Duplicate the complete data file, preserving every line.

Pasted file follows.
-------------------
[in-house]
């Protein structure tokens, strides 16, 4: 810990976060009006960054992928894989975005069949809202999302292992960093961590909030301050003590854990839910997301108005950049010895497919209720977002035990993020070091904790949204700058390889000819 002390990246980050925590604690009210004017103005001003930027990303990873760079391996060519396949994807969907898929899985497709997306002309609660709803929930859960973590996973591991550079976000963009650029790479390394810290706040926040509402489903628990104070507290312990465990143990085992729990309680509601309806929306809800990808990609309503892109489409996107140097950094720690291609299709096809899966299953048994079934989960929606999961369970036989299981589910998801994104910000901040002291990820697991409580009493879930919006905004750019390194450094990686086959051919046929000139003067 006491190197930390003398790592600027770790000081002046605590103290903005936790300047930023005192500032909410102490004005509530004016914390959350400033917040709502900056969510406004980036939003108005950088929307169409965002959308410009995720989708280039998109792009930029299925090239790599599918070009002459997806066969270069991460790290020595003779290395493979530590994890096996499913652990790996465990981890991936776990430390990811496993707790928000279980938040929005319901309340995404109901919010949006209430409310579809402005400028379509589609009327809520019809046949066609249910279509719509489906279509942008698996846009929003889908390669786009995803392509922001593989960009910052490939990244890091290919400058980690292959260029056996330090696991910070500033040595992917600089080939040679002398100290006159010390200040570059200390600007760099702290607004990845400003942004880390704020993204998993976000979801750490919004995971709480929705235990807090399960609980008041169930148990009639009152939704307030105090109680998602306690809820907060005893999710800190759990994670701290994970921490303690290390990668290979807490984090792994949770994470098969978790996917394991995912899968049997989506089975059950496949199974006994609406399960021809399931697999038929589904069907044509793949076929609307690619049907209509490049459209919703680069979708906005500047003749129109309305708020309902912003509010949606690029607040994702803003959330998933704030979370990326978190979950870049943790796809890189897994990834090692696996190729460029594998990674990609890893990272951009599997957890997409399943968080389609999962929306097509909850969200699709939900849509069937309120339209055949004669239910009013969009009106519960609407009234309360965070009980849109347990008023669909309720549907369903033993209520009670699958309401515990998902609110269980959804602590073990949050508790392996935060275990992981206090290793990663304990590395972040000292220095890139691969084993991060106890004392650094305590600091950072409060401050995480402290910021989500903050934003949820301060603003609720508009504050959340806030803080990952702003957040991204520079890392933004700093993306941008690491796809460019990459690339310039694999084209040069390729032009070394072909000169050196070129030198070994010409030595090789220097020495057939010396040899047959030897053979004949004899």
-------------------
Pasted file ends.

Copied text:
[in-house]
């Protein structure tokens, strides 16, 4: 810990976060009006960054992928894989975005069949809202999302292992960093961590909030301050003590854990839910997301108005950049010895497919209720977002035990993020070091904790949204700058390889000819 002390990246980050925590604690009210004017103005001003930027990303990873760079391996060519396949994807969907898929899985497709997306002309609660709803929930859960973590996973591991550079976000963009650029790479390394810290706040926040509402489903628990104070507290312990465990143990085992729990309680509601309806929306809800990808990609309503892109489409996107140097950094720690291609299709096809899966299953048994079934989960929606999961369970036989299981589910998801994104910000901040002291990820697991409580009493879930919006905004750019390194450094990686086959051919046929000139003067 006491190197930390003398790592600027770790000081002046605590103290903005936790300047930023005192500032909410102490004005509530004016914390959350400033917040709502900056969510406004980036939003108005950088929307169409965002959308410009995720989708280039998109792009930029299925090239790599599918070009002459997806066969270069991460790290020595003779290395493979530590994890096996499913652990790996465990981890991936776990430390990811496993707790928000279980938040929005319901309340995404109901919010949006209430409310579809402005400028379509589609009327809520019809046949066609249910279509719509489906279509942008698996846009929003889908390669786009995803392509922001593989960009910052490939990244890091290919400058980690292959260029056996330090696991910070500033040595992917600089080939040679002398100290006159010390200040570059200390600007760099702290607004990845400003942004880390704020993204998993976000979801750490919004995971709480929705235990807090399960609980008041169930148990009639009152939704307030105090109680998602306690809820907060005893999710800190759990994670701290994970921490303690290390990668290979807490984090792994949770994470098969978790996917394991995912899968049997989506089975059950496949199974006994609406399960021809399931697999038929589904069907044509793949076929609307690619049907209509490049459209919703680069979708906005500047003749129109309305708020309902912003509010949606690029607040994702803003959330998933704030979370990326978190979950870049943790796809890189897994990834090692696996190729460029594998990674990609890893990272951009599997957890997409399943968080389609999962929306097509909850969200699709939900849509069937309120339209055949004669239910009013969009009106519960609407009234309360965070009980849109347990008023669909309720549907369903033993209520009670699958309401515990998902609110269980959804602590073990949050508790392996935060275990992981206090290793990663304990590395972040000292220095890139691969084993991060106890004392650094305590600091950072409060401050995480402290910021989500903050934003949820301060603003609720508009504050959340806030803080990952702003957040991204520079890392933004700093993306941008690491796809460019990459690339310039694999084209040069390729032009070394072909000169050196070129030198070994010409030595090789220097020495057939010396040899047959030897053979004949004899």